Jeremy Laurance: Clients come second to commercial interests

The cosmetic surgery industry is booming as the use of artificial means to improve appearance has become increasingly accepted

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Women have sought to enhance their natural assets for more than a century. Paraffin injections, beeswax, ivory balls and silk have all been used to boost the bust.

Modern materials in the last 20 years have included soy-bean oil, hydrogel, saline solution and silicone – but problems keep occurring. Hydrogel and soy-bean oil implants were withdrawn a decade ago over safety fears and compensation was paid to thousands of affected women.

Despite this, the cosmetic surgery industry is booming as the use of artificial means to improve appearance has become increasingly accepted. It is almost exclusively done in the private sector where cowboy surgeons operating from poorly regulated clinics use hard-sell techniques to entice women.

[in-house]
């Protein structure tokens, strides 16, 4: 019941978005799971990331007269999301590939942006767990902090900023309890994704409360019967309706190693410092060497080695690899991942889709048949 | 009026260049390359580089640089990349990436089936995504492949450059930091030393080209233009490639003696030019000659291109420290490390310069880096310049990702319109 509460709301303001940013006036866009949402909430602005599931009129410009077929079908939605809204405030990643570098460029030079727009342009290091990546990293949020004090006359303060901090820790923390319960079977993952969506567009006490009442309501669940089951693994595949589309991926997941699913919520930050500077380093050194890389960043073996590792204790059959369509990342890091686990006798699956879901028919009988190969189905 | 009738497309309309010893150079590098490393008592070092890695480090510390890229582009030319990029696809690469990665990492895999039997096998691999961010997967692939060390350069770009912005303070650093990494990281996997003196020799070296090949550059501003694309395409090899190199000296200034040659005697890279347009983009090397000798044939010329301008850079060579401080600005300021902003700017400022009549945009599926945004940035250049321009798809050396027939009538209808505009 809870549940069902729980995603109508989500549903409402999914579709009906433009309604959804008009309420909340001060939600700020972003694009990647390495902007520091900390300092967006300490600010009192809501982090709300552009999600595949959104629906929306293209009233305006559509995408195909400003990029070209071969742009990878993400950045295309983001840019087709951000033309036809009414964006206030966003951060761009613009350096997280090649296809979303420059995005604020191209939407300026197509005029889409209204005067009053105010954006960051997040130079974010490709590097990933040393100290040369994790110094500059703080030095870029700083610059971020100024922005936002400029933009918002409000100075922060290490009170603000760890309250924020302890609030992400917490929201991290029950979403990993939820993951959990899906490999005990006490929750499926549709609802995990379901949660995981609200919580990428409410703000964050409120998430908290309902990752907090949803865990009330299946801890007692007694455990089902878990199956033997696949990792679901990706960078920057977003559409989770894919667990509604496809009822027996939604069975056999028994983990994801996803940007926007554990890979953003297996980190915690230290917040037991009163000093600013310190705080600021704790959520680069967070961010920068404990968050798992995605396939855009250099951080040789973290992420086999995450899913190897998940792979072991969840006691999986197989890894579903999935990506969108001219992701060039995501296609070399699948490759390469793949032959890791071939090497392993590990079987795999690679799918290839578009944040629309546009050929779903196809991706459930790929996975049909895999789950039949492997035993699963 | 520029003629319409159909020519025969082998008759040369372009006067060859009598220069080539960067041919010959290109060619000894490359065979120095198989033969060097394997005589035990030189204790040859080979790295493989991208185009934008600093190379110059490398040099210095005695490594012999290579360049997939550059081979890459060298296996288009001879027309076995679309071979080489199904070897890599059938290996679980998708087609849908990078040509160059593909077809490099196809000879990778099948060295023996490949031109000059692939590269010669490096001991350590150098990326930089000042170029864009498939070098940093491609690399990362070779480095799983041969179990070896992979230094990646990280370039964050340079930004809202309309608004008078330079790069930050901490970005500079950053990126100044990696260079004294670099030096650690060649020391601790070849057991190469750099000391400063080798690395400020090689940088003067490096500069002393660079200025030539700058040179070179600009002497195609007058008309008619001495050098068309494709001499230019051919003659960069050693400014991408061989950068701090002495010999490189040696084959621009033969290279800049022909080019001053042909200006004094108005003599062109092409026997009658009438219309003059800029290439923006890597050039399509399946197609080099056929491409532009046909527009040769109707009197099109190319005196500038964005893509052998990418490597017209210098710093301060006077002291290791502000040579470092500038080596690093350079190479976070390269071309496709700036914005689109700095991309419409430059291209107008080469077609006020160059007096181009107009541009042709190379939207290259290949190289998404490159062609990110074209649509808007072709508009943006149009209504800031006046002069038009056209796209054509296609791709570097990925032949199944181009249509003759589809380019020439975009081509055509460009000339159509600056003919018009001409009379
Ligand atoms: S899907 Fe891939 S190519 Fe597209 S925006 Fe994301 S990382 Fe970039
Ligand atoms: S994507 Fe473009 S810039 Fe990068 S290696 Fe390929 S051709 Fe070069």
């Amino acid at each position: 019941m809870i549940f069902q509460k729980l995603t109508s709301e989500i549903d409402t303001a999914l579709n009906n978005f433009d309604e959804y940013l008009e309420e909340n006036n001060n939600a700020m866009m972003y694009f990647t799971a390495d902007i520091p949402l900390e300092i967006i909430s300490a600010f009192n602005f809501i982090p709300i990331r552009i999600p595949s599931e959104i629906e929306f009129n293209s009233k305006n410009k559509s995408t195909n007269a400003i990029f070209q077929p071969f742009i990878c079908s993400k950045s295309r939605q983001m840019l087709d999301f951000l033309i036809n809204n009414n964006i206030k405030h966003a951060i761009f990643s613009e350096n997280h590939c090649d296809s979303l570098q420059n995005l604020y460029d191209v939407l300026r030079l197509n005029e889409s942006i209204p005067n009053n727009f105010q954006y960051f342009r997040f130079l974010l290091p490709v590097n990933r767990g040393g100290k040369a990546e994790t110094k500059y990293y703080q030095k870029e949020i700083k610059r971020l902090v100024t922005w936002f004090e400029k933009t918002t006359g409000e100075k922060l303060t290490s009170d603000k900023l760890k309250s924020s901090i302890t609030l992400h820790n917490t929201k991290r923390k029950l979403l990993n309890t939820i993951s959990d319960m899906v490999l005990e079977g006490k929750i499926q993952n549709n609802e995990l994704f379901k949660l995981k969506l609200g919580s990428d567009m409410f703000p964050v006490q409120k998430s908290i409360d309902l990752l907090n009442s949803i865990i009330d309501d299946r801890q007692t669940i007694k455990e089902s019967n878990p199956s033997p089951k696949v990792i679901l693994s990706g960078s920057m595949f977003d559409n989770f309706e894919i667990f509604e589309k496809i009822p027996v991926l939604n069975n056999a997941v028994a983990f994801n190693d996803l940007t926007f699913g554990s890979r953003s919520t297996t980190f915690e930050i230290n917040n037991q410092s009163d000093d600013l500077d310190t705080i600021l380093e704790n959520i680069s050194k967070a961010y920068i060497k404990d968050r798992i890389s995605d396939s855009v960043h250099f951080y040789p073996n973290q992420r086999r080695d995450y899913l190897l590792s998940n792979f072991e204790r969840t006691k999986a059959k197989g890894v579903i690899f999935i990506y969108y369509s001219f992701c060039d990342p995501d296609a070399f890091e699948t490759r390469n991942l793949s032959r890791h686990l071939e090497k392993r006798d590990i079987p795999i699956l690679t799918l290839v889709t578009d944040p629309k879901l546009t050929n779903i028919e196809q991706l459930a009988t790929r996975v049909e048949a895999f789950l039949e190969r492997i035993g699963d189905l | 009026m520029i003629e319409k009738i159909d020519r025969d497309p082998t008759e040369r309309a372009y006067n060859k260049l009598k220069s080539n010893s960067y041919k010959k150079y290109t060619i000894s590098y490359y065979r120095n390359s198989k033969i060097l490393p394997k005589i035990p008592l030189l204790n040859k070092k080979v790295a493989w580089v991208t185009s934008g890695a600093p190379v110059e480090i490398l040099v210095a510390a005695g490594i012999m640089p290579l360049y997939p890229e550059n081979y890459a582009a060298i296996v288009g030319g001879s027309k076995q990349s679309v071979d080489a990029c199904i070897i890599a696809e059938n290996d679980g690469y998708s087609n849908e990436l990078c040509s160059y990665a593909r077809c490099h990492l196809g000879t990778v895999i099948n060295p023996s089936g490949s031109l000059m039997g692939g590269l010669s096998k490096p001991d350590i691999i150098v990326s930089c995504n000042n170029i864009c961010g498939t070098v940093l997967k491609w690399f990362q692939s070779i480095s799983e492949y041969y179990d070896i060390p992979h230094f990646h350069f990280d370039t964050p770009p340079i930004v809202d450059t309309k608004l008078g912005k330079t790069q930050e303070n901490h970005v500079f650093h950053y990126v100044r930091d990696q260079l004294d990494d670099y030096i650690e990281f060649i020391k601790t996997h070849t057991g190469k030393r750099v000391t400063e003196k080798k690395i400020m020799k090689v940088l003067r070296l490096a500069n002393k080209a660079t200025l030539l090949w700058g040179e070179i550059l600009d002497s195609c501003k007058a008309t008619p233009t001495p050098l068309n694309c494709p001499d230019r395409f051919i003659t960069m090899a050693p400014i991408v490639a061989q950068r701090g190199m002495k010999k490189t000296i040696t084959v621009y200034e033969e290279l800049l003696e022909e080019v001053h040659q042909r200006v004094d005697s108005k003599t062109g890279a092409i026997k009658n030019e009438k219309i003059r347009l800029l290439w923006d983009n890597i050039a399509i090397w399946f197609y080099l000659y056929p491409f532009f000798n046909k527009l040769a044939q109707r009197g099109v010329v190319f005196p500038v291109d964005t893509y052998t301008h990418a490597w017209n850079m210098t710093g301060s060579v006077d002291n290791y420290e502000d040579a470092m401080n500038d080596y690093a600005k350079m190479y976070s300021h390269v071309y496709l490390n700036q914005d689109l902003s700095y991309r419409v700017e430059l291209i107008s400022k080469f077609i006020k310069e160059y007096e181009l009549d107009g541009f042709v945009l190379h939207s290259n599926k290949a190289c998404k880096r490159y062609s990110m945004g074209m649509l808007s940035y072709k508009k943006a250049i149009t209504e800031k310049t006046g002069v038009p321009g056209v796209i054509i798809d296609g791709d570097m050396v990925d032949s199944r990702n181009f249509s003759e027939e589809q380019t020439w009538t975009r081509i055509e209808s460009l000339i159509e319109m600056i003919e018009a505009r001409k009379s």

A report by the National Confidential Enquiry into Patient Outcome and Death (NCEPOD) in 2010 concluded that four out of five clinics offering complex surgery carried out too few operations to maintain their skills. It criticised the "have a go" culture of the clinics and called for the Care Quality Commission to tighten controls.

One of the fiercest critics of the industry is the British Association of Aesthetic Plastic Surgeons, whose members carry out about one-third of all cosmetic surgery procedures. It is demanding EU-wide controls to "clean up" the clinics and raise standards.

The latest alarm over PIP implants, made with cheap industrial silicone allegedly to boost profits, highlights what we already know. This is an industry prepared to put commercial interests ahead of the safety of its clients.

If you are toying with the idea of a new year makeover, be warned.

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